The Situation In and Around Nagorno-Karabakh
As delivered by Deputy Chief of Mission Katherine Brucker
to the Permanent Council, Vienna
November 9, 2023
The United States supports the Armenian government’s efforts to help displaced persons who fled their homes following Azerbaijan’s September 19th military operation. We are working closely with Prime Minister Pashinyan’s government and humanitarian organizations to identify and provide bilateral assistance.
We note the October 16 to 23 visit to Armenia and Azerbaijan, including to Nagorno-Karabakh, by the Council of Europe’s Commissioner for Human Rights. We urge Azerbaijan to allow unhindered access for international observers, NGOs, and journalists to Nagorno-Karabakh and conflict-affected areas, in part to help establish a clear channel of communication through which the displaced can receive information and ask questions about potential returns, for those who may wish to do so, either permanently or temporarily. Such observers should also be allowed to conduct independent and impartial assessments of allegations of human rights abuses and destruction and damage to religious and cultural sites.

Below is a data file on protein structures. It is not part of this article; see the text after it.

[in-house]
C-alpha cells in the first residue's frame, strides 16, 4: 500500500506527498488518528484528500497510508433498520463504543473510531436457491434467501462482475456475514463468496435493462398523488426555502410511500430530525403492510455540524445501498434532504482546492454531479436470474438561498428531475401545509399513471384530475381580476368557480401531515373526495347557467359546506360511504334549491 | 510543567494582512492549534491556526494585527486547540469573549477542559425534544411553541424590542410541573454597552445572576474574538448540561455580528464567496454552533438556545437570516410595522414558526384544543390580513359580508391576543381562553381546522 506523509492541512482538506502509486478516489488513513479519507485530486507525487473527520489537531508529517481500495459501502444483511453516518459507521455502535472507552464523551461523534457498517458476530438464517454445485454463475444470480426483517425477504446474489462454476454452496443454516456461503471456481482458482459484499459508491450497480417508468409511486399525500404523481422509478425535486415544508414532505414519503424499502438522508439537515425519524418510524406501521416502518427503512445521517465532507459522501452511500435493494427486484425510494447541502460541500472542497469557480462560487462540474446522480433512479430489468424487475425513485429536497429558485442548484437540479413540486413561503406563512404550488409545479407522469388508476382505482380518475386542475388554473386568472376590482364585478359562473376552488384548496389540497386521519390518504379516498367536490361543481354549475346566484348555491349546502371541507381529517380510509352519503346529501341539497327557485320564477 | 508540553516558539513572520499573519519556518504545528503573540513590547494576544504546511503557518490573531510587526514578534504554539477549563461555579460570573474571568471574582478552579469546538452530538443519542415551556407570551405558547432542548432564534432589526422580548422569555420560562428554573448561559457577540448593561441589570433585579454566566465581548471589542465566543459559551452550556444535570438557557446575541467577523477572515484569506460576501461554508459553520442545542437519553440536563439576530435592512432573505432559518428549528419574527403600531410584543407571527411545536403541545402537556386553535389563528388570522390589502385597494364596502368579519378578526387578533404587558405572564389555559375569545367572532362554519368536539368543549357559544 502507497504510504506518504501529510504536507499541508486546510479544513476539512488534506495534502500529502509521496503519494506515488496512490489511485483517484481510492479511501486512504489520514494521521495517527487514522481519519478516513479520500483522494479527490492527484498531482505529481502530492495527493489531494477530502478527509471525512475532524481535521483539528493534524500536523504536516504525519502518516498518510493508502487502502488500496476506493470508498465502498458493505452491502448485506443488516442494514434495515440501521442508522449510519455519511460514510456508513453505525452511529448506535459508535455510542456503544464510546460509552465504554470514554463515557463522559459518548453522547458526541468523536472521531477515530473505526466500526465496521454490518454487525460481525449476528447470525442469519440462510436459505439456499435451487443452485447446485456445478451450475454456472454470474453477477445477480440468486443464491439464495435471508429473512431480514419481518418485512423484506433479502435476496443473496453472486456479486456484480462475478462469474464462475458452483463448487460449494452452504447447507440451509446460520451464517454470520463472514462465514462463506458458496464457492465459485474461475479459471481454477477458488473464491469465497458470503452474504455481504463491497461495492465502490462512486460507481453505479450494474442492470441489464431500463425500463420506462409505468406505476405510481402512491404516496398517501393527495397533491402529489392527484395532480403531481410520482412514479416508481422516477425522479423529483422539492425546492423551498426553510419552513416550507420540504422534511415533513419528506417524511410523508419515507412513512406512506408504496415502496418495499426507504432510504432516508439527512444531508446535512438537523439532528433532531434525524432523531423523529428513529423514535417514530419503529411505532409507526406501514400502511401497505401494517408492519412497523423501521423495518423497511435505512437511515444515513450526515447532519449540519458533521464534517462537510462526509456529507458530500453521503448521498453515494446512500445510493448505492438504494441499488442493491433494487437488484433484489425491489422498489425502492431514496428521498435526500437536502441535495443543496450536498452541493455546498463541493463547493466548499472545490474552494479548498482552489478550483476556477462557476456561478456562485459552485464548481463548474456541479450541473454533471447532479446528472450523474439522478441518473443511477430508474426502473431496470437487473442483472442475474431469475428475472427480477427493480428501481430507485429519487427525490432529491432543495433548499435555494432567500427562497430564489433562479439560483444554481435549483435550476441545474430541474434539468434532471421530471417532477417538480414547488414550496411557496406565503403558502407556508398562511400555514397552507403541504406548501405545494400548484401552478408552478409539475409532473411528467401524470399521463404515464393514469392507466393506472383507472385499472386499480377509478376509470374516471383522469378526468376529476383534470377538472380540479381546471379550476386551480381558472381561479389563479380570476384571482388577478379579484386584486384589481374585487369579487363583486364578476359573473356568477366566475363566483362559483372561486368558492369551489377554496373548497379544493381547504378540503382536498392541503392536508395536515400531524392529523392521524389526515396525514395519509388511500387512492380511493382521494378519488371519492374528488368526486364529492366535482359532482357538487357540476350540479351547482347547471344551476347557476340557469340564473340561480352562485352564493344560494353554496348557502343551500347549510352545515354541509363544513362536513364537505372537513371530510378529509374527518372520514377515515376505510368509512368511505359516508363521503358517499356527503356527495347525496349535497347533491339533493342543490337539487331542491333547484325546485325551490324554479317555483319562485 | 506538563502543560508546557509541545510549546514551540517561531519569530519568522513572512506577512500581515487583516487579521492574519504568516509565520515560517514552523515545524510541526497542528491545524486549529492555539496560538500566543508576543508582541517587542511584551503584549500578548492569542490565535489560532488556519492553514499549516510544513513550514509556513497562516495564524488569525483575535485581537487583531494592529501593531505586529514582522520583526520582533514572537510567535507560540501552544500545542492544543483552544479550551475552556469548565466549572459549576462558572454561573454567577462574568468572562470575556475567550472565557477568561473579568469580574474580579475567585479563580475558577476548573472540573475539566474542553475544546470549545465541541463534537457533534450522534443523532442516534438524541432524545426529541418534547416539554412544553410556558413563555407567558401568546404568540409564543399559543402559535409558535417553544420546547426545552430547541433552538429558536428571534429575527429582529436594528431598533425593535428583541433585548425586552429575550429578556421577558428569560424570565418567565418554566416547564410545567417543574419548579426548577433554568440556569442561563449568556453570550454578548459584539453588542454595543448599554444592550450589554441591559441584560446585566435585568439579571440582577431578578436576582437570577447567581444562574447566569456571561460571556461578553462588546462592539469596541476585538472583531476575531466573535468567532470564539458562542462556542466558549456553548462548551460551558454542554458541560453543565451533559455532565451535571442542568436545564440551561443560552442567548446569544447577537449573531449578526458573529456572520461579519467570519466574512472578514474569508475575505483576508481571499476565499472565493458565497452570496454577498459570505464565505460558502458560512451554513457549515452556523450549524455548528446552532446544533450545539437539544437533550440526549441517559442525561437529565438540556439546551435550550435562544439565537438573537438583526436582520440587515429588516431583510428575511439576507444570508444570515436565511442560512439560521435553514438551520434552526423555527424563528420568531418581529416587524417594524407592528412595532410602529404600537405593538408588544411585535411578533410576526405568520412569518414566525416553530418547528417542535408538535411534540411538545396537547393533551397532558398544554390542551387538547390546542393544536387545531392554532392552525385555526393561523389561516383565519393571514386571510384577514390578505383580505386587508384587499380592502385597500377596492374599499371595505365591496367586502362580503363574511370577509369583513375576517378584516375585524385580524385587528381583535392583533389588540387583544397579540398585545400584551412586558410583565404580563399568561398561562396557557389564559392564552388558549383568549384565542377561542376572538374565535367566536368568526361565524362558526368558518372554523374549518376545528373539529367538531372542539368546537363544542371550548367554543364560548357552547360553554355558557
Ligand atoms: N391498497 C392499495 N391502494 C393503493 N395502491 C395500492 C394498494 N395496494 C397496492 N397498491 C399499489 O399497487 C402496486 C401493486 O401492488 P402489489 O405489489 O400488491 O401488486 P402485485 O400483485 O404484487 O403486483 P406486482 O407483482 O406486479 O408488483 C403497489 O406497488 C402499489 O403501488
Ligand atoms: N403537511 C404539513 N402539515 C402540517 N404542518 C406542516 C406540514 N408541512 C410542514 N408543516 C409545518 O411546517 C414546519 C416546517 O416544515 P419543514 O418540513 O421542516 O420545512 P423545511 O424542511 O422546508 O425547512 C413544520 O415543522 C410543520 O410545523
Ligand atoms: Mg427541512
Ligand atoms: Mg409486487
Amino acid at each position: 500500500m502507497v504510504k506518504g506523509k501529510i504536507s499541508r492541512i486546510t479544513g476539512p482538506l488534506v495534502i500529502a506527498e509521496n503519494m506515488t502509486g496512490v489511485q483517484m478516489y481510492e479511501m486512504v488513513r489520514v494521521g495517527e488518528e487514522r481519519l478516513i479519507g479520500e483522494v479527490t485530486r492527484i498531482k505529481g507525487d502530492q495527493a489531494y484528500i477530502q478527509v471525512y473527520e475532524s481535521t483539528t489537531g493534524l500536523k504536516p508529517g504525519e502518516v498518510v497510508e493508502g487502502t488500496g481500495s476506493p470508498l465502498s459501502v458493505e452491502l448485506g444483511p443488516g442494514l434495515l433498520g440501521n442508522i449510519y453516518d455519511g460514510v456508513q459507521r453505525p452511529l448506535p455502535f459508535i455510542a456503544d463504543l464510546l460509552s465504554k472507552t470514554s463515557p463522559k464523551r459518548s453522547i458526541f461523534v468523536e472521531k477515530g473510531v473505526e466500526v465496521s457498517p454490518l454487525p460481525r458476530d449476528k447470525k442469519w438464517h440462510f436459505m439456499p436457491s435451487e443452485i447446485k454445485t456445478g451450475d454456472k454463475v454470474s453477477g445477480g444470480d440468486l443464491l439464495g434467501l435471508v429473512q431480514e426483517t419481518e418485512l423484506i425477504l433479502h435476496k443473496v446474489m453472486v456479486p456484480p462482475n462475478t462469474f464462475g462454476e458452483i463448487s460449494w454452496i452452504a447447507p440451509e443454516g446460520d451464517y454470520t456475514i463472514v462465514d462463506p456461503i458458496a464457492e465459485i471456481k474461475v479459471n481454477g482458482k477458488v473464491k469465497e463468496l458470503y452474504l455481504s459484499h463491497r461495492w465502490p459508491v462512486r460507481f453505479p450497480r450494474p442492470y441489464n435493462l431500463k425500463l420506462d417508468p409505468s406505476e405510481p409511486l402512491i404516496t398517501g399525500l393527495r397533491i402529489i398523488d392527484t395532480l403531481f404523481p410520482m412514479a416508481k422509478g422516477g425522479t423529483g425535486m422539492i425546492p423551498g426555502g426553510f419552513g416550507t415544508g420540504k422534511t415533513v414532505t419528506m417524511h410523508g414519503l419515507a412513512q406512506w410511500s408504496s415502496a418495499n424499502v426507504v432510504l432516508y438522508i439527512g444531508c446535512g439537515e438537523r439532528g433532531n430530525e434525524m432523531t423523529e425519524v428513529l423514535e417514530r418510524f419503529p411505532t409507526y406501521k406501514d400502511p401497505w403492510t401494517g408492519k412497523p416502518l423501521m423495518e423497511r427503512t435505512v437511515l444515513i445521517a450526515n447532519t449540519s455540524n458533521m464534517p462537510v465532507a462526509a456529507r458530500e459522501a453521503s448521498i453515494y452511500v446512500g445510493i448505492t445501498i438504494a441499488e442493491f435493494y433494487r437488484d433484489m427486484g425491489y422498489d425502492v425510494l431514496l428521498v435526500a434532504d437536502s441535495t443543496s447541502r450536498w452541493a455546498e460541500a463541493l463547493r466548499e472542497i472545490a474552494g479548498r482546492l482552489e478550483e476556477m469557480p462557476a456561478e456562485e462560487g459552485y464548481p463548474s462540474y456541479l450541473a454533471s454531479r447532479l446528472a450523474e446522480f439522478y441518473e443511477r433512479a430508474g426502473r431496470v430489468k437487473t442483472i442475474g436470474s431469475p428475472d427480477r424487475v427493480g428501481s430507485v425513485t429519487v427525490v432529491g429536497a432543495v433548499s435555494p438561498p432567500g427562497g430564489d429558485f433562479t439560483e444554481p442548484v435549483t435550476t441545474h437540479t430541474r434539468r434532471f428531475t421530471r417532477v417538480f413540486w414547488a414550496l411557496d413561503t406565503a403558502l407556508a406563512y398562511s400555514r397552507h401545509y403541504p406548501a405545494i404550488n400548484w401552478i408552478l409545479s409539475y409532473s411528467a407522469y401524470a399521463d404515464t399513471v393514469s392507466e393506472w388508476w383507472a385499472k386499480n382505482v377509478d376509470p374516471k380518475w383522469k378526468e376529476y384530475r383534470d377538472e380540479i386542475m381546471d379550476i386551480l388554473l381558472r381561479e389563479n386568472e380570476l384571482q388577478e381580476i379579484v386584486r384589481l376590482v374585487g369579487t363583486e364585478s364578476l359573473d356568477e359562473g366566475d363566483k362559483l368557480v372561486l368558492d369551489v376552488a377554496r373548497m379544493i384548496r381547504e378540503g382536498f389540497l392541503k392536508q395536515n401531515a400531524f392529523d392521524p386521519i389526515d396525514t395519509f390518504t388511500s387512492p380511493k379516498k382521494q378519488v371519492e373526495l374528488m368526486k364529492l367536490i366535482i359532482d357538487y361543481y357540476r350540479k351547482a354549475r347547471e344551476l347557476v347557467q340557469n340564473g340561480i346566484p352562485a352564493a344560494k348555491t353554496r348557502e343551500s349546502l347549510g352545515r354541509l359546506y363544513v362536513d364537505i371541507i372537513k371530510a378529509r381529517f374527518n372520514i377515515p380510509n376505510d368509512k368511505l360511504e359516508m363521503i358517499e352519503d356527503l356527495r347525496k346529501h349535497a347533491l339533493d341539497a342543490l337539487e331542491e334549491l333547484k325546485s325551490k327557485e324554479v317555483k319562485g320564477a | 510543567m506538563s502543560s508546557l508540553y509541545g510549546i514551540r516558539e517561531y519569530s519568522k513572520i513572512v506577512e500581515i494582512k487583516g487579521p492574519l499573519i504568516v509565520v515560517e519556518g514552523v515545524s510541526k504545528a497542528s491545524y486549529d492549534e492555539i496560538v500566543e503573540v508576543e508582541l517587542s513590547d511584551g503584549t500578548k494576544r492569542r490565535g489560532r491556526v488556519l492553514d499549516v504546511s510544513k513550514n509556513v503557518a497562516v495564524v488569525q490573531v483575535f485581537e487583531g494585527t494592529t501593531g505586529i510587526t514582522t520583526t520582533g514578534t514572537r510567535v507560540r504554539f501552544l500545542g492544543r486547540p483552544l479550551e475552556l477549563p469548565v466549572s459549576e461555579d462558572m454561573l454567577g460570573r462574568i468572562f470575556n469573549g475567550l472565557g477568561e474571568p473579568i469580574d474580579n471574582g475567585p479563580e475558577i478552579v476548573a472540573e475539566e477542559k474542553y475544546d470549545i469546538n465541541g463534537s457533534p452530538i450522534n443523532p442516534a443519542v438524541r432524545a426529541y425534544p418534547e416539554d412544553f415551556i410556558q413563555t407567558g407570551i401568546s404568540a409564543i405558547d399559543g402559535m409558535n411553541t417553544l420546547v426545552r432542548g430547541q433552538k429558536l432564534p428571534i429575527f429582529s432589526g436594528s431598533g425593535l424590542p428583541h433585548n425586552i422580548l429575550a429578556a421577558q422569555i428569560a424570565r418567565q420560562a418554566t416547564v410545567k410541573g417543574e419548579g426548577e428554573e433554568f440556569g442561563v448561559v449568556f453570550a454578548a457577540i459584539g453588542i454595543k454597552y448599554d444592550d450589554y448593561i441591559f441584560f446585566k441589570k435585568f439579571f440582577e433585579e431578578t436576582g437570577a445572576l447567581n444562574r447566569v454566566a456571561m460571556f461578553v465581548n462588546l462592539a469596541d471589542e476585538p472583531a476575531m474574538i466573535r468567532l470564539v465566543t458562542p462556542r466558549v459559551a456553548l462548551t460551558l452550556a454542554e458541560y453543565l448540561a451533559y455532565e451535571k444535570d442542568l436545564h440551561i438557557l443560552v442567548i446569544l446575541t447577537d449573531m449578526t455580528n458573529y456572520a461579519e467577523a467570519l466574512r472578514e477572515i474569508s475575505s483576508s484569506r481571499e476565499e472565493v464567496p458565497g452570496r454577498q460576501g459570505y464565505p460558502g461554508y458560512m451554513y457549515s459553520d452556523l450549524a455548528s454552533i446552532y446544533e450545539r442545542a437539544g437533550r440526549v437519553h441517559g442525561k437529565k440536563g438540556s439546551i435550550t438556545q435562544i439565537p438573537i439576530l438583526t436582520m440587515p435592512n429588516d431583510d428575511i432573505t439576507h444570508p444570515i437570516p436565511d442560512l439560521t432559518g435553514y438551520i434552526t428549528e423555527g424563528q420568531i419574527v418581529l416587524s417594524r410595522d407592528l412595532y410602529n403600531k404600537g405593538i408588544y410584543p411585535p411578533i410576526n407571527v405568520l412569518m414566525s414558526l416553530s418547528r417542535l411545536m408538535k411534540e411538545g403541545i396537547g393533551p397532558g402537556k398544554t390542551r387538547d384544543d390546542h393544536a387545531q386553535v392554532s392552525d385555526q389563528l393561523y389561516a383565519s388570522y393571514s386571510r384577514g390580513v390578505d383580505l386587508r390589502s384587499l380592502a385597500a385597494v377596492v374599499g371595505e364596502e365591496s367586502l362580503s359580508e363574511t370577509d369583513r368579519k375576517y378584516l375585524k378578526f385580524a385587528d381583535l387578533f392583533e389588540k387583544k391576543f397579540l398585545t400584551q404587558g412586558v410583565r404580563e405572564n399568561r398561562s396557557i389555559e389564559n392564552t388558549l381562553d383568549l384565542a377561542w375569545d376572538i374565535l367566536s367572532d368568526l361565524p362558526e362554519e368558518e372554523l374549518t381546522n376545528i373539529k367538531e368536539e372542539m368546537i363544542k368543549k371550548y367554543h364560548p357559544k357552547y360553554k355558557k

The only acceptable path forward to a dignified and durable peace in the South Caucasus is through dialogue.
Acknowledgment of both Armenia’s and Azerbaijan’s territory by size, commitment to border delimitation based on the 1991 Almaty Declaration and underlying maps, and guarantees that regional communication links will reciprocally respect sovereignty, territorial integrity, and jurisdiction will further the path to peace.
Outstanding political, economic, humanitarian, and security issues between Azerbaijan and Armenia remain a focus for the United States and we continue to encourage both parties at the highest levels to remain engaged in dialogue.